I've sometimes wondered what it would be like to spend your vacation at the same place as the year before - and the year before that. (See story.) The sense of tradition and familiarity strongly appeals to me, but I suspect I might feel a bit bored.
There's something to be said for playing lazy games of Monopoly and catching up on what family members have been doing. Instead, my family has usually found summer relaxation by delving into the past: Colonial Williamsburg, Washington, D.C., Philadelphia, Boston. My husband recently joked that he and I and our two sons must have tromped across every battlefield in the country. He was exaggerating slightly; I don't recall anything from the French and Indian War.
I'm not sure how our choice of vacation activities came about. Maybe because my husband and I both enjoy history, and we've often lived near parts of the country where such events took place.
On occasion, though, we did depart from tradition. Our boys fondly recall the summer their grandfather paid them a penny per stone for harvesting the multitude of rocks in his new vegetable garden. That kept them busy - and feeling rich - for more than a week.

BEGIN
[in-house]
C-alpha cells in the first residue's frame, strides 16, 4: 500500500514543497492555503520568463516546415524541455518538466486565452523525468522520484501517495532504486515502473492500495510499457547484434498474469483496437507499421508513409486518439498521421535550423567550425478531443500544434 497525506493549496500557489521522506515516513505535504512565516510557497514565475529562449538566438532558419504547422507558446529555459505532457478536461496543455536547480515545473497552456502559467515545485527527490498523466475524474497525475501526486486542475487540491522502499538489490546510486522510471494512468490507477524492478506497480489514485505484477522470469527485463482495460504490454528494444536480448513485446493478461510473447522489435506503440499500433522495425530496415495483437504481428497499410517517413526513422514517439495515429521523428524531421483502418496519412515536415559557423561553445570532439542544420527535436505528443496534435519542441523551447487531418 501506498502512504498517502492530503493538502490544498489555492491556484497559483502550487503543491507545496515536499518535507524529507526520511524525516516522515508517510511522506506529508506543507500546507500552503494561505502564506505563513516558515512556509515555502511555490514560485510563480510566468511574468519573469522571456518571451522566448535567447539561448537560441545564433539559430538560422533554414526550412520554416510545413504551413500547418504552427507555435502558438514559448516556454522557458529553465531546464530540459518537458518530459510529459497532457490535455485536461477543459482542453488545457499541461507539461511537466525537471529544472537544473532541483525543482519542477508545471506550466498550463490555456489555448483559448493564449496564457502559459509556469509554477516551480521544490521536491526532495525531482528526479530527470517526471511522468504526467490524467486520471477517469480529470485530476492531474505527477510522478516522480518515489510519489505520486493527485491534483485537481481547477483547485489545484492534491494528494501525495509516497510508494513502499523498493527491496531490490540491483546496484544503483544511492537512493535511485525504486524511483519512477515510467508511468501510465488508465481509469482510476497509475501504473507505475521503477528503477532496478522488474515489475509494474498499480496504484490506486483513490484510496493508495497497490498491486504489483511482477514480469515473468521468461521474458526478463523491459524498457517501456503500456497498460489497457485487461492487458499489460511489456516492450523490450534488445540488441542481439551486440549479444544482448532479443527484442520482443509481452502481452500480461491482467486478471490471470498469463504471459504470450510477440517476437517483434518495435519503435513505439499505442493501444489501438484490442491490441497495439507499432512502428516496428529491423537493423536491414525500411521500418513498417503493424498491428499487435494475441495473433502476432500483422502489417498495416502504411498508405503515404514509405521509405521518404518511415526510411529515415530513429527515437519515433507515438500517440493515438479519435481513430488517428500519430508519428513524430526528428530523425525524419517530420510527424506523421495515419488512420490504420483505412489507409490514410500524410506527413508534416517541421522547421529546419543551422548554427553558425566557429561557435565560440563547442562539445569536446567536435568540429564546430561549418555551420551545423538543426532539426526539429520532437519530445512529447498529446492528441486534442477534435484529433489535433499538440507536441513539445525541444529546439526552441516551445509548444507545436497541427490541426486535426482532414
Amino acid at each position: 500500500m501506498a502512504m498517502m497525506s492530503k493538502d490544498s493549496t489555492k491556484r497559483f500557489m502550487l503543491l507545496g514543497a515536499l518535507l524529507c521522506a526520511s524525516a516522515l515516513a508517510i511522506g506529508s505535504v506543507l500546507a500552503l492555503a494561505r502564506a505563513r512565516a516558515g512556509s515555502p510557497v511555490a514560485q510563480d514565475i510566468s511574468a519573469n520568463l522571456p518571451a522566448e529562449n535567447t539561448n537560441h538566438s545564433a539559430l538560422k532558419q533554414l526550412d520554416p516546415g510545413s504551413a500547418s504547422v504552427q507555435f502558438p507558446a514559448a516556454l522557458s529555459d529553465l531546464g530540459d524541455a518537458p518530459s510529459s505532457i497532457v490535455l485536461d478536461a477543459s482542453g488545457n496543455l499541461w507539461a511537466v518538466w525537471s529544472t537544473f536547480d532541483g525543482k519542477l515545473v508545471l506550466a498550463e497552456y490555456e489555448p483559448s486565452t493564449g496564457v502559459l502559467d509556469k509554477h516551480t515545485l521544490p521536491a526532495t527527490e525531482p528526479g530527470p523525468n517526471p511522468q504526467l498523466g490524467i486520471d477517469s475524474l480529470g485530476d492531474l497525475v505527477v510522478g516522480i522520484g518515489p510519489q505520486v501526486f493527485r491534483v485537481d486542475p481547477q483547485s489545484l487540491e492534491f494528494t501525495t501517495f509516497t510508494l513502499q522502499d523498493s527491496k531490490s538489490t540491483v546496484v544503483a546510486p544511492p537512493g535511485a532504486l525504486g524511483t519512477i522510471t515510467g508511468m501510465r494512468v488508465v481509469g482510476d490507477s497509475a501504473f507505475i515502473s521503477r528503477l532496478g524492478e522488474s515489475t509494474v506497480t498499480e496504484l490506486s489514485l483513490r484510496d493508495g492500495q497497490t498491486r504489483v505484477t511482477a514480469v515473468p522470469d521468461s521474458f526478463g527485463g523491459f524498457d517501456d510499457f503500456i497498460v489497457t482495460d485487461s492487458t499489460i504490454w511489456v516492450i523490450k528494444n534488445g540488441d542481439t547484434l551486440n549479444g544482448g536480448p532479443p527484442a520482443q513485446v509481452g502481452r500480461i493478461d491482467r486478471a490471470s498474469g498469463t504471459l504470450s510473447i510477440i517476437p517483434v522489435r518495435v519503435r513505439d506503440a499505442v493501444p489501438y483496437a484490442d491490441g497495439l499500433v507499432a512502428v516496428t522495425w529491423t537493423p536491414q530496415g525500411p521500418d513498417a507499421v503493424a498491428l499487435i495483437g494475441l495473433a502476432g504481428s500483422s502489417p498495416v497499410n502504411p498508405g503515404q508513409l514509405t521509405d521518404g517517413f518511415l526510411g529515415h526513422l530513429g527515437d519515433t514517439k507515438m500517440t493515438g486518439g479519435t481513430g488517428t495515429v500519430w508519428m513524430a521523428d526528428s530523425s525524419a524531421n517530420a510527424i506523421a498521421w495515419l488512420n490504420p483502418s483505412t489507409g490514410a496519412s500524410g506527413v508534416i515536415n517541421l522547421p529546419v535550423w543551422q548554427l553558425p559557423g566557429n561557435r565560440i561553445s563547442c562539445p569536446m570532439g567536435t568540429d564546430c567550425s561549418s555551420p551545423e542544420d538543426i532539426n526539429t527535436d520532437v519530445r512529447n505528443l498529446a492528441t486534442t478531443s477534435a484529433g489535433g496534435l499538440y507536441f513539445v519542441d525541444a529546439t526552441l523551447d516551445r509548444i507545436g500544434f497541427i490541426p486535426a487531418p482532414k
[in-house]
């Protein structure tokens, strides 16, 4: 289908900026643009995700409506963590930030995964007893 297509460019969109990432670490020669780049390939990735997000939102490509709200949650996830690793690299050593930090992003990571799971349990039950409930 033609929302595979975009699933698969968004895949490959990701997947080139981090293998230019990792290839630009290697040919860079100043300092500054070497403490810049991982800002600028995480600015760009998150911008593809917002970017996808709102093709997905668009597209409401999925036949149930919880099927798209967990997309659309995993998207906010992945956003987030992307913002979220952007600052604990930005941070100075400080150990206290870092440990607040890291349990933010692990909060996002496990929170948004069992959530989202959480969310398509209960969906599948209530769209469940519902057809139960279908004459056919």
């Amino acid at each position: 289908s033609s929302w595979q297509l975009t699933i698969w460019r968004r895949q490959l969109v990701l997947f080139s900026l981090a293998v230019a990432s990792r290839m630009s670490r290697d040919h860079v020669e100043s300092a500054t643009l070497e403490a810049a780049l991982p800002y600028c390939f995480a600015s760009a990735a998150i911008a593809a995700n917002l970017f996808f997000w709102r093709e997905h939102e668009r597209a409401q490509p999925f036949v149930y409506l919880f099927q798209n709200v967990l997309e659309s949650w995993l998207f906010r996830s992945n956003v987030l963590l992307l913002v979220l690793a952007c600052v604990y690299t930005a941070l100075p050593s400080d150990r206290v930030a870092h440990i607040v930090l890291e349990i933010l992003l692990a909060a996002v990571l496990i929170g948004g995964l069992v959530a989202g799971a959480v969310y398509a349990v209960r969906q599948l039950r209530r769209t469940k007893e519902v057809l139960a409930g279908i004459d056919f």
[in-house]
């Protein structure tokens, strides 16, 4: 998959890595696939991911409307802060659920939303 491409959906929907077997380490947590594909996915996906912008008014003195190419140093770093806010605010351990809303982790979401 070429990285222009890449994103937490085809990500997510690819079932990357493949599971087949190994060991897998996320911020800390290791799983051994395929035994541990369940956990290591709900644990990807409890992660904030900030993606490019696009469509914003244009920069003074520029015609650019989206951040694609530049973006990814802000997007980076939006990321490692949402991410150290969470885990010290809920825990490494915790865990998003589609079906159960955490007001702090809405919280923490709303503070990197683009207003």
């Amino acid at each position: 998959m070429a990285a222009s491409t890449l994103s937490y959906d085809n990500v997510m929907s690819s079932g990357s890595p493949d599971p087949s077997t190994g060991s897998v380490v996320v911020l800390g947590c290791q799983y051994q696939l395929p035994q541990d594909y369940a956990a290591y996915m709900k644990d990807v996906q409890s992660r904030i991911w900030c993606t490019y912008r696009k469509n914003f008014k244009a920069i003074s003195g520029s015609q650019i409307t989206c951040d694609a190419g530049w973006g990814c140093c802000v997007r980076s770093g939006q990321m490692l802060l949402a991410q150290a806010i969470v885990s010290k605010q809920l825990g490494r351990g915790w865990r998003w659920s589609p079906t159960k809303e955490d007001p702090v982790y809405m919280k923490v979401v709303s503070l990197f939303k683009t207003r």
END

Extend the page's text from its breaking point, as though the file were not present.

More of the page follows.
Still, I notice that we've passed along a predilection for learning vacations to our sons. Instead of heading to Florida just for its warmth, they seize the opportunity to learn more about marine life while they're there.
I occasionally worry - especially after reading the column on page 14 - that we simply don't know how to relax and do nothing.
Then I tell myself it doesn't really matter. The whole idea of a vacation is to get away from the ordinary routine and enjoy yourself, doing whatever leaves you refreshed.